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Perspective and Environment

When I left my job at Lehman five years ago, I left New York City as well. I grew up in Brooklyn, but had never lived more than a couple hundred miles away. I said goodbye to the people and family that I love, and I bought a ticket across the world with little idea as to what I might do, how I might earn a living, or what value I might create in the world. I traveled the continent of Asia and ultimately I received a scholarship to attend the Hong Kong University of Science and Technology as a graduate student.

In 2008, I would’ve told you I was leaving New York for all sorts of reasons. But looking back, I think it was a simple one - I left to renew a basic connection with humanity; one that wasn’t entirely lost, but gradually worn from decades living on the same streets in Brooklyn and one awful year on Wall Street.

Since I returned to NYC four years ago to build my first startup

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The Investor Trough of Sorrow

The startup trough of sorrow has been well documented in recent years, so I won’t repeat the concept in great length. As a generalization, it’s the difficult period at every startup when the novelty of the initial idea and maybe a bit of traction have worn off, and the founders must find the will to build a company with long-term sustainable growth and value. Many companies do not make it through the trough of sorrow. Some special ones do.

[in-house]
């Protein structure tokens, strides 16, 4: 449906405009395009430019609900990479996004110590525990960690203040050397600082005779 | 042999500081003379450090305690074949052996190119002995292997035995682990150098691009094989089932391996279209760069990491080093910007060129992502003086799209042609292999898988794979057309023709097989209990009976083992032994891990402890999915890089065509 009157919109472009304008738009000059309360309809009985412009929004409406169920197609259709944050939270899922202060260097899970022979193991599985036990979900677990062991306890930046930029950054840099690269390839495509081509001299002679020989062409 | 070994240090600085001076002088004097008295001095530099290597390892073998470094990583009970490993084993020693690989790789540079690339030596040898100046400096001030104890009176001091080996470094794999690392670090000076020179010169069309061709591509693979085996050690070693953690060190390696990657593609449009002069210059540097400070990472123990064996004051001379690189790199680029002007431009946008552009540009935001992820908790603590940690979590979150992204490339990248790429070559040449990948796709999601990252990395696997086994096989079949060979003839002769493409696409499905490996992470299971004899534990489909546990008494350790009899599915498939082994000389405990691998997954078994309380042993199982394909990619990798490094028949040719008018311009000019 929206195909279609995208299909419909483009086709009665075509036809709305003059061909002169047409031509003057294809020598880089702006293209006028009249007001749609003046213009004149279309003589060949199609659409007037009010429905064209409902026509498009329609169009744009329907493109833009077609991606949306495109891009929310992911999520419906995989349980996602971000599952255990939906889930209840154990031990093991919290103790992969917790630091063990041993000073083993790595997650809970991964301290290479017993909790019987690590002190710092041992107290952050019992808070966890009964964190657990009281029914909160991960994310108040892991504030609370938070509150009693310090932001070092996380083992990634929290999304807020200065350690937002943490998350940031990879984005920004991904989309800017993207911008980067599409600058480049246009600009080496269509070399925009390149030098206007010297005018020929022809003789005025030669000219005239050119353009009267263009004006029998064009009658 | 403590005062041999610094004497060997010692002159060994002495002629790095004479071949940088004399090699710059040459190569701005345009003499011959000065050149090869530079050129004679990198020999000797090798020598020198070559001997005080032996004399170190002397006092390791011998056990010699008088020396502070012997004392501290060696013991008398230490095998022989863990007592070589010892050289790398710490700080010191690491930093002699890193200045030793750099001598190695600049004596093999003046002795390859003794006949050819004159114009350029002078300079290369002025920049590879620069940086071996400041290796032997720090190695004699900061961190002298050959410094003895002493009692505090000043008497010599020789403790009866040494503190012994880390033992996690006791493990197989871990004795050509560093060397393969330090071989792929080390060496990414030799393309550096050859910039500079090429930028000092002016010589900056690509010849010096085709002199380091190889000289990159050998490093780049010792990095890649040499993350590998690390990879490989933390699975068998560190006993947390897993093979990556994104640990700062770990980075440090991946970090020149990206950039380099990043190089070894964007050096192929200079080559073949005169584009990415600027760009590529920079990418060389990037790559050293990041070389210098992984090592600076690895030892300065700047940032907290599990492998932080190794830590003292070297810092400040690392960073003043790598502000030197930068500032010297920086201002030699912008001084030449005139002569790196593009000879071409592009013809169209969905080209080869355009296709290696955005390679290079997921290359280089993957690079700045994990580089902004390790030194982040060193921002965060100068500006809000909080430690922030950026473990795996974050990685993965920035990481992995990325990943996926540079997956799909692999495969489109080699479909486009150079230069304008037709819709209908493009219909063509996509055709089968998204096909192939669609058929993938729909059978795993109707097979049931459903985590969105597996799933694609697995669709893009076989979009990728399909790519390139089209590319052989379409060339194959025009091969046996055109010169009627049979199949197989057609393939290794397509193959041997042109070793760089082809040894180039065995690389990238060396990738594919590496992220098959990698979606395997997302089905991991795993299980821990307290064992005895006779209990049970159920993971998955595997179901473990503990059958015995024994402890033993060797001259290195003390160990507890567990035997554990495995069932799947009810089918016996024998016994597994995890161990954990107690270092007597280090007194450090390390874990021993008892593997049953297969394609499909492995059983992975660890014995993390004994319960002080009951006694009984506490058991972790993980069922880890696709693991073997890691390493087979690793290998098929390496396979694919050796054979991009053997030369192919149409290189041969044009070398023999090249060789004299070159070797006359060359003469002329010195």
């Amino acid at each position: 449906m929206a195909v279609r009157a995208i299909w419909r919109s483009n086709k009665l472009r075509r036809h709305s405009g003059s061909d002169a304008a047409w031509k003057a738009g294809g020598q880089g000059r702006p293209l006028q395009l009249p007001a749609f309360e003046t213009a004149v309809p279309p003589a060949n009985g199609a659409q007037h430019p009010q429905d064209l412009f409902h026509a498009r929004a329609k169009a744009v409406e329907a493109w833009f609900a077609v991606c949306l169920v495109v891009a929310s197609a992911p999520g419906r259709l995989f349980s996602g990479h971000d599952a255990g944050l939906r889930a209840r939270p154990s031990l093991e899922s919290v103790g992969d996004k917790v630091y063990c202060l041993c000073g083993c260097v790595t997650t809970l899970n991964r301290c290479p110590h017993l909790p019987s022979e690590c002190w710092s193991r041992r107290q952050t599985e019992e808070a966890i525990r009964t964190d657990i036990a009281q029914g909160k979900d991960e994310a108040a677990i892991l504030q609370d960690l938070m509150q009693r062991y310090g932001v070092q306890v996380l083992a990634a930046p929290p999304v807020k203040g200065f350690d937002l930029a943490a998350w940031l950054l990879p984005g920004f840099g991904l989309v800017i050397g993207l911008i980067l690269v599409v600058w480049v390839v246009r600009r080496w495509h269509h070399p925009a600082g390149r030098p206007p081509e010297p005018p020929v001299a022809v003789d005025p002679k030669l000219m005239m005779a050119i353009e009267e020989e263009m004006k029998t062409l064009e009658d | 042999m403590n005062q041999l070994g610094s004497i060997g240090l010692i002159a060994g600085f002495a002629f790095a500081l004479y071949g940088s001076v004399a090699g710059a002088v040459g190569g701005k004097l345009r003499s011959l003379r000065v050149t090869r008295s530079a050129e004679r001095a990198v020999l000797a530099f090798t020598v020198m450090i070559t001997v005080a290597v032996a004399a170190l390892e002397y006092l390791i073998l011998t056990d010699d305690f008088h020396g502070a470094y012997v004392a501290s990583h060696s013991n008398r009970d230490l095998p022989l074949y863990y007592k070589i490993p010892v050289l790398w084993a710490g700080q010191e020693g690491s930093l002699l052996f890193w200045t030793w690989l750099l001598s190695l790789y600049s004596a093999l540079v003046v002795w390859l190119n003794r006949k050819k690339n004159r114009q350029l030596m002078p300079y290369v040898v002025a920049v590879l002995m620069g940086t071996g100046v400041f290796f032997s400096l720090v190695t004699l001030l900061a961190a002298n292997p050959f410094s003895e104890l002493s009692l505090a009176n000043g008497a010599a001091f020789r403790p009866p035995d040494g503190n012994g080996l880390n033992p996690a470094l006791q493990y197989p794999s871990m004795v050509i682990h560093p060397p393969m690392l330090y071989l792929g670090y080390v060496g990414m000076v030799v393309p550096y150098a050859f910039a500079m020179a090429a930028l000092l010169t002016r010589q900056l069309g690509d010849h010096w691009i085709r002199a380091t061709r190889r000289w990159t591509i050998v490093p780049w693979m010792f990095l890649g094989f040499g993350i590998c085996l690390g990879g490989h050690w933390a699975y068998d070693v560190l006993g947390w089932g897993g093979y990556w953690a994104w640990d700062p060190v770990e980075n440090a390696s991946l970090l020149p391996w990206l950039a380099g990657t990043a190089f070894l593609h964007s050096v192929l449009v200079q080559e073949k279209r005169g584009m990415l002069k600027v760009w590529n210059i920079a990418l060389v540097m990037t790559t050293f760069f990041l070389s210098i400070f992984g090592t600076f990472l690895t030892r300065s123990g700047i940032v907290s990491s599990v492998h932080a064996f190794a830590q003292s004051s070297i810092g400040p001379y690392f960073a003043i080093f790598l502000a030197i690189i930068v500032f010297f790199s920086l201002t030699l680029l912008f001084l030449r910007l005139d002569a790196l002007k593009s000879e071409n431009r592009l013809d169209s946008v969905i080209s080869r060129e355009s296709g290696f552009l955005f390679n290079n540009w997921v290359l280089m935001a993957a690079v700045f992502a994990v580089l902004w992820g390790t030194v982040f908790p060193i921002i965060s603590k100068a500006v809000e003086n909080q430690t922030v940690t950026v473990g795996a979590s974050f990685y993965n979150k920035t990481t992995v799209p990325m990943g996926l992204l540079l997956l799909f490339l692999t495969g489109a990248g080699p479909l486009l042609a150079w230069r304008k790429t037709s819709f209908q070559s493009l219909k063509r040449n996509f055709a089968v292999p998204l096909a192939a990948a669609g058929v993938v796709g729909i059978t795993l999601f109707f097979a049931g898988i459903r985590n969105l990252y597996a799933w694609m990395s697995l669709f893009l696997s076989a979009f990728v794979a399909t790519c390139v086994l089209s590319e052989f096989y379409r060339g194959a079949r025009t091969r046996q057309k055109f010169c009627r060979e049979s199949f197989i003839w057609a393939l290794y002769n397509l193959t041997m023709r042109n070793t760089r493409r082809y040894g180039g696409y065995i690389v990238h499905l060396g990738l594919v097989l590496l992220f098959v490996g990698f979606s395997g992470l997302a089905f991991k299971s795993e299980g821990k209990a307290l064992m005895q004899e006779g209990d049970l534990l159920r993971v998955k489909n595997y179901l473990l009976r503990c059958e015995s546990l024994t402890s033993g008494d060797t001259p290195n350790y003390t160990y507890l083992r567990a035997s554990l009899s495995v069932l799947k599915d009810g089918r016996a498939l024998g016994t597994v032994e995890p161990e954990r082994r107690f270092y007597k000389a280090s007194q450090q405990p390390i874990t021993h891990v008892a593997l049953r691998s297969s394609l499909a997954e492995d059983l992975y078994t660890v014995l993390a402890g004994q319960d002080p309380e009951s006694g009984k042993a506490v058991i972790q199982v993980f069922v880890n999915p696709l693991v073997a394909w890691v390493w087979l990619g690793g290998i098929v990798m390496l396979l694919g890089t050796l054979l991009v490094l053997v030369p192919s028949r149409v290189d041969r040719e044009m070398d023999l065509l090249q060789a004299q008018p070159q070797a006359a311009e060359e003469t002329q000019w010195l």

I’ve experienced the trough of sorrow myself at two previous startups. One was my own and it didn’t work out. It’s still painful to this day, many years later. I was employee #1 at the second, and after several years it seems to be emerging on the other side.

I realized recently that I’ve experienced a similar sensation as a seed investor at betaworks. We seed invest in companies and people that we’re obsessed with, products that we think are solving